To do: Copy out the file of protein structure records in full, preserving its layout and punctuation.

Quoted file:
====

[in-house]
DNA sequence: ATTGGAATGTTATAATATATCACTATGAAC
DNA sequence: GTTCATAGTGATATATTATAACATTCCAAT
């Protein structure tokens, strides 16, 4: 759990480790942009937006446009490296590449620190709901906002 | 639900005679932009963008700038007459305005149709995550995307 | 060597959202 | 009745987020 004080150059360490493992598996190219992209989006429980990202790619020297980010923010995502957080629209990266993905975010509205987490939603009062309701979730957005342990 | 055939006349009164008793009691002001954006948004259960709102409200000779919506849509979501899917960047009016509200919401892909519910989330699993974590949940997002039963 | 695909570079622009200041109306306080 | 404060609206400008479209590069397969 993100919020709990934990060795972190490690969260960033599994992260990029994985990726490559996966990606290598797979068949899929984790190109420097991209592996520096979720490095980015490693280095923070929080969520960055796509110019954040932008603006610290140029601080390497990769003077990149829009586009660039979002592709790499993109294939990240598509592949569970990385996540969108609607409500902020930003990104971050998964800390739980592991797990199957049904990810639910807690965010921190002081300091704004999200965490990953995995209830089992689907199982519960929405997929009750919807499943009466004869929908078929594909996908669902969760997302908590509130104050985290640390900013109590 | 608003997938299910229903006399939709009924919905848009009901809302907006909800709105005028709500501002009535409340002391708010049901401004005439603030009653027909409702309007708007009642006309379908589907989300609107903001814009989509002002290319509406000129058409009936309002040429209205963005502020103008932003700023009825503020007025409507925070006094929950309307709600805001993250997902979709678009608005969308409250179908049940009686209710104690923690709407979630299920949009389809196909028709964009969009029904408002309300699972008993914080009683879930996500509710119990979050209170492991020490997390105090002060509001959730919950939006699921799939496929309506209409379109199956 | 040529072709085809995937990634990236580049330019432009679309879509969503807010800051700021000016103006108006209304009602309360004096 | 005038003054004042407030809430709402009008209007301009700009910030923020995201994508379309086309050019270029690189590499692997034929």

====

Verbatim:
[in-house]
DNA sequence: ATTGGAATGTTATAATATATCACTATGAAC
DNA sequence: GTTCATAGTGATATATTATAACATTCCAAT
């Protein structure tokens, strides 16, 4: 759990480790942009937006446009490296590449620190709901906002 | 639900005679932009963008700038007459305005149709995550995307 | 060597959202 | 009745987020 004080150059360490493992598996190219992209989006429980990202790619020297980010923010995502957080629209990266993905975010509205987490939603009062309701979730957005342990 | 055939006349009164008793009691002001954006948004259960709102409200000779919506849509979501899917960047009016509200919401892909519910989330699993974590949940997002039963 | 695909570079622009200041109306306080 | 404060609206400008479209590069397969 993100919020709990934990060795972190490690969260960033599994992260990029994985990726490559996966990606290598797979068949899929984790190109420097991209592996520096979720490095980015490693280095923070929080969520960055796509110019954040932008603006610290140029601080390497990769003077990149829009586009660039979002592709790499993109294939990240598509592949569970990385996540969108609607409500902020930003990104971050998964800390739980592991797990199957049904990810639910807690965010921190002081300091704004999200965490990953995995209830089992689907199982519960929405997929009750919807499943009466004869929908078929594909996908669902969760997302908590509130104050985290640390900013109590 | 608003997938299910229903006399939709009924919905848009009901809302907006909800709105005028709500501002009535409340002391708010049901401004005439603030009653027909409702309007708007009642006309379908589907989300609107903001814009989509002002290319509406000129058409009936309002040429209205963005502020103008932003700023009825503020007025409507925070006094929950309307709600805001993250997902979709678009608005969308409250179908049940009686209710104690923690709407979630299920949009389809196909028709964009969009029904408002309300699972008993914080009683879930996500509710119990979050209170492991020490997390105090002060509001959730919950939006699921799939496929309506209409379109199956 | 040529072709085809995937990634990236580049330019432009679309879509969503807010800051700021000016103006108006209304009602309360004096 | 005038003054004042407030809430709402009008209007301009700009910030923020995201994508379309086309050019270029690189590499692997034929």